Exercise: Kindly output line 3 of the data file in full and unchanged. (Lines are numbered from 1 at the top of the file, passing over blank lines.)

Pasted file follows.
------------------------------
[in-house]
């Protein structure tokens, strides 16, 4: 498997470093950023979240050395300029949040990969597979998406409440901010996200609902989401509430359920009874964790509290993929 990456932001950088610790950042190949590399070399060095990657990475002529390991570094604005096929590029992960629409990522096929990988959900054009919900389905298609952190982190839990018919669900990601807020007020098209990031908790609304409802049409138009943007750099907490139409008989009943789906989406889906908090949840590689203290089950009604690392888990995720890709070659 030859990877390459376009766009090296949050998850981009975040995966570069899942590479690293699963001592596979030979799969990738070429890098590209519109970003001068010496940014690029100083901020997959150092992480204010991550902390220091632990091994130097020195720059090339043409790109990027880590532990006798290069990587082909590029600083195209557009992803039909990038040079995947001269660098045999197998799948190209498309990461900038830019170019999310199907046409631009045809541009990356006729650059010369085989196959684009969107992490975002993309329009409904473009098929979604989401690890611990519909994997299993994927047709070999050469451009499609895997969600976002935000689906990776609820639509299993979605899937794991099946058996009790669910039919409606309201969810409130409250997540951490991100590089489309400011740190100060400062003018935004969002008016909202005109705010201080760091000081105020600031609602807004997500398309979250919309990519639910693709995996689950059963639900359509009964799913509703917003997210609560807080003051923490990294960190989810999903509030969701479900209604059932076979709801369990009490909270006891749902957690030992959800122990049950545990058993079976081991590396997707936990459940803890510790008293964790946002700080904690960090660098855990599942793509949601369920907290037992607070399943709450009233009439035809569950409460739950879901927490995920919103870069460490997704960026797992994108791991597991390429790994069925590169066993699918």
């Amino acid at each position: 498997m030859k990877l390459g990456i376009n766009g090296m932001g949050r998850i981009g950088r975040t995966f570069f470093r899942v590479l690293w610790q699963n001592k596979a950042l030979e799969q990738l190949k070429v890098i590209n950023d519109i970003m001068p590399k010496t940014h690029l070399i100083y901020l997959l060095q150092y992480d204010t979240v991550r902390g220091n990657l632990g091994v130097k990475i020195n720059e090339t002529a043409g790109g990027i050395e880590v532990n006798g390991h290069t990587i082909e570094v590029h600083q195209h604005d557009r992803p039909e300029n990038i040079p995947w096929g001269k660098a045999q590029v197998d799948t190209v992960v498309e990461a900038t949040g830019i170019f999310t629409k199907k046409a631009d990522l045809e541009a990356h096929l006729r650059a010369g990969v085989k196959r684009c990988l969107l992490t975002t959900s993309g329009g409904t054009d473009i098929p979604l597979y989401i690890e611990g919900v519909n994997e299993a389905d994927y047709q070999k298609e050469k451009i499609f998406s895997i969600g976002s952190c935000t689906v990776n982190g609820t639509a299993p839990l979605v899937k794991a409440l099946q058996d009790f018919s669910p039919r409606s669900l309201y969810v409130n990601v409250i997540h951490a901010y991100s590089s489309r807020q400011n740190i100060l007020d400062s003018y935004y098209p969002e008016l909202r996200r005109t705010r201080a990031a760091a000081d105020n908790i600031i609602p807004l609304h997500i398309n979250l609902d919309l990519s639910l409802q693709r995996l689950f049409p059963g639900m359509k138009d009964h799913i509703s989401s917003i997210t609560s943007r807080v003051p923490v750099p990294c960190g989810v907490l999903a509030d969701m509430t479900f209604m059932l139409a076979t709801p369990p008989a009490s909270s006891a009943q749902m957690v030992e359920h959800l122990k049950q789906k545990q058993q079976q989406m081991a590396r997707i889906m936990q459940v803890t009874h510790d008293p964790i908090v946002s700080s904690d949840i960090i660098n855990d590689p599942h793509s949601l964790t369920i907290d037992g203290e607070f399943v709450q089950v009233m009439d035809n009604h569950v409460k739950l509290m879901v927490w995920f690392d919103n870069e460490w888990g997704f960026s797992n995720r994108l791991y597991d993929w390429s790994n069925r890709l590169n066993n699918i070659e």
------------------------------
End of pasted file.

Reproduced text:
């Amino acid at each position: 498997m030859k990877l390459g990456i376009n766009g090296m932001g949050r998850i981009g950088r975040t995966f570069f470093r899942v590479l690293w610790q699963n001592k596979a950042l030979e799969q990738l190949k070429v890098i590209n950023d519109i970003m001068p590399k010496t940014h690029l070399i100083y901020l997959l060095q150092y992480d204010t979240v991550r902390g220091n990657l632990g091994v130097k990475i020195n720059e090339t002529a043409g790109g990027i050395e880590v532990n006798g390991h290069t990587i082909e570094v590029h600083q195209h604005d557009r992803p039909e300029n990038i040079p995947w096929g001269k660098a045999q590029v197998d799948t190209v992960v498309e990461a900038t949040g830019i170019f999310t629409k199907k046409a631009d990522l045809e541009a990356h096929l006729r650059a010369g990969v085989k196959r684009c990988l969107l992490t975002t959900s993309g329009g409904t054009d473009i098929p979604l597979y989401i690890e611990g919900v519909n994997e299993a389905d994927y047709q070999k298609e050469k451009i499609f998406s895997i969600g976002s952190c935000t689906v990776n982190g609820t639509a299993p839990l979605v899937k794991a409440l099946q058996d009790f018919s669910p039919r409606s669900l309201y969810v409130n990601v409250i997540h951490a901010y991100s590089s489309r807020q400011n740190i100060l007020d400062s003018y935004y098209p969002e008016l909202r996200r005109t705010r201080a990031a760091a000081d105020n908790i600031i609602p807004l609304h997500i398309n979250l609902d919309l990519s639910l409802q693709r995996l689950f049409p059963g639900m359509k138009d009964h799913i509703s989401s917003i997210t609560s943007r807080v003051p923490v750099p990294c960190g989810v907490l999903a509030d969701m509430t479900f209604m059932l139409a076979t709801p369990p008989a009490s909270s006891a009943q749902m957690v030992e359920h959800l122990k049950q789906k545990q058993q079976q989406m081991a590396r997707i889906m936990q459940v803890t009874h510790d008293p964790i908090v946002s700080s904690d949840i960090i660098n855990d590689p599942h793509s949601l964790t369920i907290d037992g203290e607070f399943v709450q089950v009233m009439d035809n009604h569950v409460k739950l509290m879901v927490w995920f690392d919103n870069e460490w888990g997704f960026s797992n995720r994108l791991y597991d993929w390429s790994n069925r890709l590169n066993n699918i070659e």